ESPN analyst Rex Ryan has been calling assistant coaches from his past to gauge their interest in joining him on his staff if he becomes the head coach in Miami.
And, yes, that includes the Miami Hurricanes, who have a vacancy following Sunday’s retirement of head coach Mark Richt. But it also includes another football team in town — one that Ryan is telling “his guys” could manifest into an interview request in the coming days.
The Miami Dolphins.
The team Adam Gase currently coaches.
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League sources say Ryan has told some of the assistant coach candidates that he has a solid chance of landing one or the other Miami job but that he’s an NFL coach at heart and would prefer to coach the Dolphins.
And isn’t this a tangled web Stephen Ross would be weaving amid this 7-9 Dolphins season that ended Sunday with a 42-17 derailment loss to the Buffalo Bills.
The New York real estate developer who hired a former Jets general manager in Mike Tannenbaum four years ago, is now done with Tannenbaum, who will be dismissed as early as this week, per sources. So now he might be interested in the man who coached those same New York Jets from 2009-2014?
It would explain a lot of the aura of mystery surrounding the franchise at its highest levels the past two weeks.
Inside the Dolphins locker room full of defeat and uncertainty a broken roster of players were left to answer for the current calamity. Players vainly tried to answer questions about their futures, the team’s future, or tried to find solutions to problems that have persisted for months and never got solved.
Cameron Wake, 37-years-old next month, talked about what would drive his offseason decision to return to the Dolphins or not next season. And I wondered why he would want to come back to a team that’s mostly wasted his considerable talent with only one playoff season of the 10 he’s been in the NFL.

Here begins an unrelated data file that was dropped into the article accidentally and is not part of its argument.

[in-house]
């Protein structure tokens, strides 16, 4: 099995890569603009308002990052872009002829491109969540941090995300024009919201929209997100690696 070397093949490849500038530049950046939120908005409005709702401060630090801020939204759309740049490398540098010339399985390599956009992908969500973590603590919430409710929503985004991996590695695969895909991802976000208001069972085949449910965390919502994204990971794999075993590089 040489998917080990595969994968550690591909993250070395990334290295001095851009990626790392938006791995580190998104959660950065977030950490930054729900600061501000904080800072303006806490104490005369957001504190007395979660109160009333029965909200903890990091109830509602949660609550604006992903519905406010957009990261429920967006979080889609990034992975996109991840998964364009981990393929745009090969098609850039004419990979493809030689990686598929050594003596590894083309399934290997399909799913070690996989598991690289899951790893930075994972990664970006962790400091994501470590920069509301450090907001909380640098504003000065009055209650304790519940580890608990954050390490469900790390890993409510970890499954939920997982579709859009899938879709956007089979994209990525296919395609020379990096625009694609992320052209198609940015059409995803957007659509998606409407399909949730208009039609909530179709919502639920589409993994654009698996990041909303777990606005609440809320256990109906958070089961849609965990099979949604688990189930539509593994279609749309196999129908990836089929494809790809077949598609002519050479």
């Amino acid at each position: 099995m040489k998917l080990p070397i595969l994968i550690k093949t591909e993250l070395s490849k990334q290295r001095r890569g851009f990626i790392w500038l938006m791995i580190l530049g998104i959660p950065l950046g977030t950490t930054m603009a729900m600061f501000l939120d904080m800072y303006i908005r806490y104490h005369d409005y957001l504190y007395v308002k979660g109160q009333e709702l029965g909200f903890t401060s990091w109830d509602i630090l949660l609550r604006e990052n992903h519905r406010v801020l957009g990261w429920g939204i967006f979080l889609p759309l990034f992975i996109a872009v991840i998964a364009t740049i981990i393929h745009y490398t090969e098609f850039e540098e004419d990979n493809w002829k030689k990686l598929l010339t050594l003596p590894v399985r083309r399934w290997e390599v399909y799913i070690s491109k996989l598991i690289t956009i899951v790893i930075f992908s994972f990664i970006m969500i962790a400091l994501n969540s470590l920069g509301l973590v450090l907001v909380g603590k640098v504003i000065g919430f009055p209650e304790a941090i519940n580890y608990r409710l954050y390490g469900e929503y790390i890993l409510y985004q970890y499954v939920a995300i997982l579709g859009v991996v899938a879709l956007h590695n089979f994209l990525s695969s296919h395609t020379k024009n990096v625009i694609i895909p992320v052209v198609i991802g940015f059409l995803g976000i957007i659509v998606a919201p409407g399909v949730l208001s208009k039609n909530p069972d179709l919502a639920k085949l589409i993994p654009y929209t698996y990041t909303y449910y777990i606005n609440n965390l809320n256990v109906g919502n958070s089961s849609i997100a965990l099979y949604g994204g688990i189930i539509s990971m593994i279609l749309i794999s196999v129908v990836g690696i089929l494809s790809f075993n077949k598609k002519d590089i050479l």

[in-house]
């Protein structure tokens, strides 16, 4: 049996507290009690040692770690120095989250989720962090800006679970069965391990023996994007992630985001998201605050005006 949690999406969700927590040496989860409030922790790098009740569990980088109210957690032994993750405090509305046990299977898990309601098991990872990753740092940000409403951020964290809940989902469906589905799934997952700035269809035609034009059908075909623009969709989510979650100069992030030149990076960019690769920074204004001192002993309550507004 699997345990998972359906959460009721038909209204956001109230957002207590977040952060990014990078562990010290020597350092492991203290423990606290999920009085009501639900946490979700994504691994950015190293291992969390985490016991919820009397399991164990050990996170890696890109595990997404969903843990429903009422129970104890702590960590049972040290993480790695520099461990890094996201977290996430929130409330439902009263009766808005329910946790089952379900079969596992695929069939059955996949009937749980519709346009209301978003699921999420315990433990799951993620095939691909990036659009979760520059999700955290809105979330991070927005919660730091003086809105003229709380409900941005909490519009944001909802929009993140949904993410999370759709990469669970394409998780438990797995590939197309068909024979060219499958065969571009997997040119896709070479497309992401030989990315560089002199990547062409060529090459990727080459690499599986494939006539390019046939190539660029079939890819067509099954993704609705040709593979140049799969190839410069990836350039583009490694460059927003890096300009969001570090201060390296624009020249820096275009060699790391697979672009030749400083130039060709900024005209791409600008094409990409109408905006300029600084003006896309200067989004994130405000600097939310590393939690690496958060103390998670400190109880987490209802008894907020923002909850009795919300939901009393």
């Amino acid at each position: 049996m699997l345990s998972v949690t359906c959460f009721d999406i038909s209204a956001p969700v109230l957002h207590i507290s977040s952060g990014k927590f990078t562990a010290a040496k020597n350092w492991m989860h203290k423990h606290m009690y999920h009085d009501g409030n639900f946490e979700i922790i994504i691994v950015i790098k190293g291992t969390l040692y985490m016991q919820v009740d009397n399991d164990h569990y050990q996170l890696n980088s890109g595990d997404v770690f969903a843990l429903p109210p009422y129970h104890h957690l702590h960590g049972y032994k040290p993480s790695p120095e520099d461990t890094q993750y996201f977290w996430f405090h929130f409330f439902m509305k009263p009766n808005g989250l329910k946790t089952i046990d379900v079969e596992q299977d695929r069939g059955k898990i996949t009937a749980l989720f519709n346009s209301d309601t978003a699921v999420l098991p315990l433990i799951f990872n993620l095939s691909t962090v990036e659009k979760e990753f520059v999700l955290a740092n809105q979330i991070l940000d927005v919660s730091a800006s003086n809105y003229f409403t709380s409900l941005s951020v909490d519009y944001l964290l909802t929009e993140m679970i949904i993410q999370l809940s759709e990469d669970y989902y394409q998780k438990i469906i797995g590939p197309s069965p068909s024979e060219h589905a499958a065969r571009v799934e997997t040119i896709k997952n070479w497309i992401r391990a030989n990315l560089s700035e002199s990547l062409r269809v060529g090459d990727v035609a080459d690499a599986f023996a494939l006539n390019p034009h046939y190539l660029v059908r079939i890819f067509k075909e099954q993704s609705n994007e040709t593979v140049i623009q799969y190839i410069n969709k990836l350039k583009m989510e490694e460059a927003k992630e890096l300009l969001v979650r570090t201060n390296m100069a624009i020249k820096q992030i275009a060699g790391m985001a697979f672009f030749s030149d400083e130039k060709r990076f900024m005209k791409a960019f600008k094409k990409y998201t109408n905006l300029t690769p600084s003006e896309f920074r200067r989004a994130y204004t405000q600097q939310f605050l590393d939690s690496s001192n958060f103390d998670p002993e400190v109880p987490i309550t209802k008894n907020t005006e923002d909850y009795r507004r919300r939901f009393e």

Ryan Tannehill was trying to explain why the offense played better early in the season but collapsed the last three games — scoring only one touchdown in each of those games while giving up two on interceptions. And then when the questions turned to his uncertain future, Tannehill smartly checked out because he doesn’t know where he’s going to be next year nor what his role will be.
“I have no idea,” he said. “No idea.”
And later he added, “I can’t really process that right now.”
Gase, meanwhile, gave a brief account of his interaction with Ross after this whitewashing that ended his team’s season with three consecutive losses for the second straight year.
“He didn’t say much,” Gase said of his postgame exchange with the owner. “Usually after the game, whether we win or lose, there’s not a lot said there.”
And amid all these attempts to explain the inexplicable, the one man who is supposed to know what happens next left the scene of his team’s accident without uttering a word.
Without explaining his thinking.
Without the courtesy of speaking to the media, for sure, but to you, Dolphins fans, by extension.
Ross’s people ordered Bills security guards to keep reporters off to one side so that they wouldn’t be able to come anywhere close to the owner.
“They’re saying the Dolphins owner doesn’t want the media to get near him,” one Bills guard said.
Minutes later, Ross was ushered out of the Miami locker room by his lieutenants. And when I asked if he’d stop and talk, he kept walking, mum. So Ross, who has not talked publicly since March, left others to do what is ultimately his job:
To answer for this team.
He left everyone else — his players, his coaches — to speculate what was about to happen and what the strategy would be going forward when only he really knows for sure.
It should be noted that at other NFL outposts — Jacksonville and Tampa Bay among them — ownership ended weeks of uncertainty by announcing its plans for 2019. Coaches who were being retained were told. Coaches who were being fired, were fired.
Ross, meanwhile, left his people in limbo.
And here is where the bad news comes: Ready?
Whatever Ross was keeping to himself, whatever he’s thinking is the answer, is probably wrong. That’s not based on opinion or frustration but rather on history.